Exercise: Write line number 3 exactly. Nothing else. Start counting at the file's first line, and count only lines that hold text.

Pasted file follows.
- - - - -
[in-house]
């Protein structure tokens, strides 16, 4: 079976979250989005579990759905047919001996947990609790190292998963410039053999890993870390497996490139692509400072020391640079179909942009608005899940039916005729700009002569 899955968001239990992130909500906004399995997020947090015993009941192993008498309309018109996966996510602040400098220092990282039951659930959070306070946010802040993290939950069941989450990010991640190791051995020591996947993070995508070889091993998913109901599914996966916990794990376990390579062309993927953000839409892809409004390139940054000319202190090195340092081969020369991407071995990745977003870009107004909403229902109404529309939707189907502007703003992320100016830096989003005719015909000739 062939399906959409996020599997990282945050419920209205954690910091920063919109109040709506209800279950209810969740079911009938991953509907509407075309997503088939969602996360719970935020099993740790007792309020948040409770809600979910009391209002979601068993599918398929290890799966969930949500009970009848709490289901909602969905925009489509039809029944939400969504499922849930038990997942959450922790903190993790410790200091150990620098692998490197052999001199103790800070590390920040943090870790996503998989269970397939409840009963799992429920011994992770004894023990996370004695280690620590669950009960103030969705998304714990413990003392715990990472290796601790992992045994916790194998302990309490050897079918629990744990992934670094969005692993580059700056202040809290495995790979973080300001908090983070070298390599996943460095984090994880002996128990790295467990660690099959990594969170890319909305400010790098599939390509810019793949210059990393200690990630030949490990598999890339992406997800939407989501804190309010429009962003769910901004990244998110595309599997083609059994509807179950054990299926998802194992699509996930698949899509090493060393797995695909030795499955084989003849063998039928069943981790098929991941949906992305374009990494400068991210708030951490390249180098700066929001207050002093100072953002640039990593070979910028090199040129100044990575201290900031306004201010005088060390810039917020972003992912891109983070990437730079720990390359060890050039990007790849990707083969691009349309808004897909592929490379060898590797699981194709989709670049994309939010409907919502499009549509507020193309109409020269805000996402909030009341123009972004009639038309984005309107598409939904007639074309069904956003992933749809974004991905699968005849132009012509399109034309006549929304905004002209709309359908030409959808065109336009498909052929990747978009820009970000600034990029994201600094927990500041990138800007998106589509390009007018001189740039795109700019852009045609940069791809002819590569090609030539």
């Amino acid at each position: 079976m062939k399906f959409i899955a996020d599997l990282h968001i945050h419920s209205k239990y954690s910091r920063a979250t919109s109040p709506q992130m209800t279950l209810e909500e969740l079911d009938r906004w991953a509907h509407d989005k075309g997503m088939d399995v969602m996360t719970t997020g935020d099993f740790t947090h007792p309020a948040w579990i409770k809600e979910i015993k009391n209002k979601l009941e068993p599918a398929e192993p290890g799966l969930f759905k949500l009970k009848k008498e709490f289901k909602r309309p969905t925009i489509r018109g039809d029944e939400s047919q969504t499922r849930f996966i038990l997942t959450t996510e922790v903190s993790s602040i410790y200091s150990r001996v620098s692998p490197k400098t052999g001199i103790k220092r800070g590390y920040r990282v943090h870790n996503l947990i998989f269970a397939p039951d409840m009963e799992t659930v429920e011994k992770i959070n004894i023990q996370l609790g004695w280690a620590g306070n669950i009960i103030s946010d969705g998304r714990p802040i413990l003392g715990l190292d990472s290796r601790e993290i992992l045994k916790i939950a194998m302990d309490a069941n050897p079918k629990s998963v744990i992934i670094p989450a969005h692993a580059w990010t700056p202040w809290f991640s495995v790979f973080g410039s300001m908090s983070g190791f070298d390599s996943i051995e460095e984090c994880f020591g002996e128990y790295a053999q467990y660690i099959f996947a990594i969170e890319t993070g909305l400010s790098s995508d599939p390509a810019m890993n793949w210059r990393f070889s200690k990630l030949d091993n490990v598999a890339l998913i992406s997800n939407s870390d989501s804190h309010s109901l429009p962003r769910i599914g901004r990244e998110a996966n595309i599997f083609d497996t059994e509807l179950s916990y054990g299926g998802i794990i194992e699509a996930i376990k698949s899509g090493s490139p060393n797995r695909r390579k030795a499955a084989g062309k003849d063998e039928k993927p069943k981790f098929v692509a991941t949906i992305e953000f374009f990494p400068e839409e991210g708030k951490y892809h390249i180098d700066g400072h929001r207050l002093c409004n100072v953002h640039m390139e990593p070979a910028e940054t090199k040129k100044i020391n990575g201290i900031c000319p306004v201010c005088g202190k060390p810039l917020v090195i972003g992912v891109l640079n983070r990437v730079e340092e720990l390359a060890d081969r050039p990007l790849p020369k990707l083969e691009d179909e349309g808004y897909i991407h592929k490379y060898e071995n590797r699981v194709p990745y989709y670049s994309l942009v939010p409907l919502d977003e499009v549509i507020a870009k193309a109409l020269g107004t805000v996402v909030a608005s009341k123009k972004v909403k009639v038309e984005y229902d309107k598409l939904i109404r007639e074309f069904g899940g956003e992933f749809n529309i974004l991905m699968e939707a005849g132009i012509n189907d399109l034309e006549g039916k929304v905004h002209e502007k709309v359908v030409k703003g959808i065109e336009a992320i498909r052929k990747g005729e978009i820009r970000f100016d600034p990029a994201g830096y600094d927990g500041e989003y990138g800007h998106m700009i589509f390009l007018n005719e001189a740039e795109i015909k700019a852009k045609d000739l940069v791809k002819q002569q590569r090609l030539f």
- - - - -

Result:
């Amino acid at each position: 079976m062939k399906f959409i899955a996020d599997l990282h968001i945050h419920s209205k239990y954690s910091r920063a979250t919109s109040p709506q992130m209800t279950l209810e909500e969740l079911d009938r906004w991953a509907h509407d989005k075309g997503m088939d399995v969602m996360t719970t997020g935020d099993f740790t947090h007792p309020a948040w579990i409770k809600e979910i015993k009391n209002k979601l009941e068993p599918a398929e192993p290890g799966l969930f759905k949500l009970k009848k008498e709490f289901k909602r309309p969905t925009i489509r018109g039809d029944e939400s047919q969504t499922r849930f996966i038990l997942t959450t996510e922790v903190s993790s602040i410790y200091s150990r001996v620098s692998p490197k400098t052999g001199i103790k220092r800070g590390y920040r990282v943090h870790n996503l947990i998989f269970a397939p039951d409840m009963e799992t659930v429920e011994k992770i959070n004894i023990q996370l609790g004695w280690a620590g306070n669950i009960i103030s946010d969705g998304r714990p802040i413990l003392g715990l190292d990472s290796r601790e993290i992992l045994k916790i939950a194998m302990d309490a069941n050897p079918k629990s998963v744990i992934i670094p989450a969005h692993a580059w990010t700056p202040w809290f991640s495995v790979f973080g410039s300001m908090s983070g190791f070298d390599s996943i051995e460095e984090c994880f020591g002996e128990y790295a053999q467990y660690i099959f996947a990594i969170e890319t993070g909305l400010s790098s995508d599939p390509a810019m890993n793949w210059r990393f070889s200690k990630l030949d091993n490990v598999a890339l998913i992406s997800n939407s870390d989501s804190h309010s109901l429009p962003r769910i599914g901004r990244e998110a996966n595309i599997f083609d497996t059994e509807l179950s916990y054990g299926g998802i794990i194992e699509a996930i376990k698949s899509g090493s490139p060393n797995r695909r390579k030795a499955a084989g062309k003849d063998e039928k993927p069943k981790f098929v692509a991941t949906i992305e953000f374009f990494p400068e839409e991210g708030k951490y892809h390249i180098d700066g400072h929001r207050l002093c409004n100072v953002h640039m390139e990593p070979a910028e940054t090199k040129k100044i020391n990575g201290i900031c000319p306004v201010c005088g202190k060390p810039l917020v090195i972003g992912v891109l640079n983070r990437v730079e340092e720990l390359a060890d081969r050039p990007l790849p020369k990707l083969e691009d179909e349309g808004y897909i991407h592929k490379y060898e071995n590797r699981v194709p990745y989709y670049s994309l942009v939010p409907l919502d977003e499009v549509i507020a870009k193309a109409l020269g107004t805000v996402v909030a608005s009341k123009k972004v909403k009639v038309e984005y229902d309107k598409l939904i109404r007639e074309f069904g899940g956003e992933f749809n529309i974004l991905m699968e939707a005849g132009i012509n189907d399109l034309e006549g039916k929304v905004h002209e502007k709309v359908v030409k703003g959808i065109e336009a992320i498909r052929k990747g005729e978009i820009r970000f100016d600034p990029a994201g830096y600094d927990g500041e989003y990138g800007h998106m700009i589509f390009l007018n005719e001189a740039e795109i015909k700019a852009k045609d000739l940069v791809k002819q002569q590569r090609l030539f």